6.       Using the BULK_LOGGED recovery model for minimally-logged operations reduces the size of the next transaction log backup
No. A minimally-logged operation is so-named because only the page allocations are logged. A log backup needs all the information necessary to reconstitute the transaction, so a log backup following a minimally-logged operation must backup the log plus all extents changed by the minimally-logged operation. This will result in the log backup being roughly the same size as if the operation was fully logged.

7.       Full and differential backups only contain the log generated while the backup was running
No. A full or differential backup contains enough log to be able to recover the database to a transactional consistent view of the database at the time the data-reading portion of the backup finished (or as far back as the oldest log record that transactional replication has not yet processed – to ensure that replication works properly after a restore).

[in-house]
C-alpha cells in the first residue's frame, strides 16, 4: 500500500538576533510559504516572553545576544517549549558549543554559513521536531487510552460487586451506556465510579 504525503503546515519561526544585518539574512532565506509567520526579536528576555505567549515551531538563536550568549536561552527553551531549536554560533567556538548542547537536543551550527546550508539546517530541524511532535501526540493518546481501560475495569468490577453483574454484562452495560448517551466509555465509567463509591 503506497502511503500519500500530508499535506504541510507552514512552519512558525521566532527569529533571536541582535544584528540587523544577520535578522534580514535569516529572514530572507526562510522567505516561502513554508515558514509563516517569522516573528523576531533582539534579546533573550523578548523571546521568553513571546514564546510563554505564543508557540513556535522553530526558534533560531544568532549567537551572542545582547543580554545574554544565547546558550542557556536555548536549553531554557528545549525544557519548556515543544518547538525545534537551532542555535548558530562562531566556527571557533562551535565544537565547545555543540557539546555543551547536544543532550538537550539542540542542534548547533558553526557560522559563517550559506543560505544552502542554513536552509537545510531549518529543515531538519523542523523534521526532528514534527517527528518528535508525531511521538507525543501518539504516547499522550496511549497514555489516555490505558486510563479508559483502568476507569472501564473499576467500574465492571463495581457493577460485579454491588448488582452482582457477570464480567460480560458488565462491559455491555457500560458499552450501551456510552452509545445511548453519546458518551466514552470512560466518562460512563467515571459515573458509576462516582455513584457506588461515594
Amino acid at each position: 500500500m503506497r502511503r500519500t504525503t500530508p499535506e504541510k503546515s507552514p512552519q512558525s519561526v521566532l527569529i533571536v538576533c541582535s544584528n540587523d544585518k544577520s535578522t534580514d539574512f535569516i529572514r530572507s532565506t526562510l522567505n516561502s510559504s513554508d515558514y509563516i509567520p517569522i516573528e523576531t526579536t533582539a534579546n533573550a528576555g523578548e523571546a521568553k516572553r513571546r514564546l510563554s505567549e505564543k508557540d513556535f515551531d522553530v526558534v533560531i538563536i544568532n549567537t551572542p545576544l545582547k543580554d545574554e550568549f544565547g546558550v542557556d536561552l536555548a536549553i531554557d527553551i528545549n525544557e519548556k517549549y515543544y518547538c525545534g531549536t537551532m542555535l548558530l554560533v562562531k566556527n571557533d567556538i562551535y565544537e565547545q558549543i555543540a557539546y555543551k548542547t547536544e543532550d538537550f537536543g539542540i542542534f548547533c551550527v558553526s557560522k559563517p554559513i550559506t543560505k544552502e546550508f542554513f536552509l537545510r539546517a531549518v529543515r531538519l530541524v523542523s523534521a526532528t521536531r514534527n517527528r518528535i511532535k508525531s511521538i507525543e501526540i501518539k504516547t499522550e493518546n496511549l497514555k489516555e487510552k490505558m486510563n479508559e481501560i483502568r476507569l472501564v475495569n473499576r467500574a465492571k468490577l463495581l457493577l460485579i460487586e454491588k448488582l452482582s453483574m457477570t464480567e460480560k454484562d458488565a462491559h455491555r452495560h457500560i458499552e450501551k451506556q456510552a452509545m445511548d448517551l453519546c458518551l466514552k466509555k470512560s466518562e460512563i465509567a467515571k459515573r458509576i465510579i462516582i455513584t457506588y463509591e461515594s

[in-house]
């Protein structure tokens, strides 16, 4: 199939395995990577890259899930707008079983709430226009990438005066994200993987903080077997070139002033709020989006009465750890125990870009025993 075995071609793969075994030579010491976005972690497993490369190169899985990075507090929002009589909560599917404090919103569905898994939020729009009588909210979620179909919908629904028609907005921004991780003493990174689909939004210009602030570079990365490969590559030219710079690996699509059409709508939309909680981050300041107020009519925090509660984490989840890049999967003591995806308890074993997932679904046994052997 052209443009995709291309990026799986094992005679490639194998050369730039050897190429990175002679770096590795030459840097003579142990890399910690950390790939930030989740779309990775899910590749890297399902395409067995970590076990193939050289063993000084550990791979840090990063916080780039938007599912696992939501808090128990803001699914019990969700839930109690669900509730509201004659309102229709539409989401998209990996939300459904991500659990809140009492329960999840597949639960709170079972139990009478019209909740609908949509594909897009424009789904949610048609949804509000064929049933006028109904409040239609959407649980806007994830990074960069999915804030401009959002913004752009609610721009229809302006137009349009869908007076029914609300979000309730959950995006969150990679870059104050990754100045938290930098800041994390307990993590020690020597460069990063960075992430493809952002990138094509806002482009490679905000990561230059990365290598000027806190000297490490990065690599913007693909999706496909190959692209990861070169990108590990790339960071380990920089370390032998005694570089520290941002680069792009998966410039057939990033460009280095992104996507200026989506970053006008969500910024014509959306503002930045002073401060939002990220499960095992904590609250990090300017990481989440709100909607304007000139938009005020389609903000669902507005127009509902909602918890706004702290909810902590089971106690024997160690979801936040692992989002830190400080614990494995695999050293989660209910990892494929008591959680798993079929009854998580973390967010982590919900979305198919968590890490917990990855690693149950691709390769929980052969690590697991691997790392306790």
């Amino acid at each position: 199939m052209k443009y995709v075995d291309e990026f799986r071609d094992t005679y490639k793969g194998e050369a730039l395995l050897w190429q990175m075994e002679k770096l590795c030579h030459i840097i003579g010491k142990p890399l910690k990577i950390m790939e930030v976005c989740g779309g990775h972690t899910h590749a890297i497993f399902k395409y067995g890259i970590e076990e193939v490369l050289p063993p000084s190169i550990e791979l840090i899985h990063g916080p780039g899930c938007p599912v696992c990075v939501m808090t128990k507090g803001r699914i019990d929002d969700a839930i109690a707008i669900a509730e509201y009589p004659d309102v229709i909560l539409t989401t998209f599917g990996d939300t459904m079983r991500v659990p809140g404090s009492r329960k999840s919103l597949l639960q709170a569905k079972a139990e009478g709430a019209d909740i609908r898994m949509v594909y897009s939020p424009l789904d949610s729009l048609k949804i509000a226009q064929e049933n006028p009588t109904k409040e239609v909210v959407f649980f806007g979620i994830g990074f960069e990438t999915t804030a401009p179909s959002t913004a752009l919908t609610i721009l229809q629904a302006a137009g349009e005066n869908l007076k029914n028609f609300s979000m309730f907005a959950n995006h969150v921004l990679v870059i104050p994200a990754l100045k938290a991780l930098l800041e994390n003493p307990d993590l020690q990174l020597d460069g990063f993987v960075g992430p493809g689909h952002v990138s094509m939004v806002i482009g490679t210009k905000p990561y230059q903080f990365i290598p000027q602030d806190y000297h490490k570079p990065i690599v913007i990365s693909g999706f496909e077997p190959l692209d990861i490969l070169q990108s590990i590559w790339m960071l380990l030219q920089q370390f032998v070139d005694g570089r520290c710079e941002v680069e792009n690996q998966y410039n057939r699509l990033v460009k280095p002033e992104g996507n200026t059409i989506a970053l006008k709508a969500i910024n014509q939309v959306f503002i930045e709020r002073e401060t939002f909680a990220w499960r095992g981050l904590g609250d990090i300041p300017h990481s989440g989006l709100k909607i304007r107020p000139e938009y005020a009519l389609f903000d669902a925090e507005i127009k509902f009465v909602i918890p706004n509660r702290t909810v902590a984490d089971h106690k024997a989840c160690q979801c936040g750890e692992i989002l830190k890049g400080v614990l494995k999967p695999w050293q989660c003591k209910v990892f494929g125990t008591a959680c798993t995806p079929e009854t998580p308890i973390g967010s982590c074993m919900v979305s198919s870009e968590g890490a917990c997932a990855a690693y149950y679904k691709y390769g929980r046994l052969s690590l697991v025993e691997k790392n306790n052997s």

8.       Backups always test existing page checksums.
No. It only does it when you use the WITH CHECKSUM option – which you should.

9.       Backups read data through the buffer pool.
No. The backup subsystem opens its own channels to the database files to avoid the performance hit of having to read everything into SQL Server's memory and back out to the backup device (and also effectively flushing the buffer pool in the process). If you ask for the page-checksum checking, it uses its own small portion of memory.

10.   Backups perform consistency checks (a la DBCC CHECKDB)

11.   If the backup works, the restore will too
No. You must regularly validate your backups to give yourself a high level of confidence that they will work if a disaster occurs. 

12.   A mirrored backup will succeed if the mirror location becomes unavailable.
No. If any one of the paths to a mirrored backup fails, the entire mirrored backup operation fails.

13.   A tail-of-the-log backup is always possible.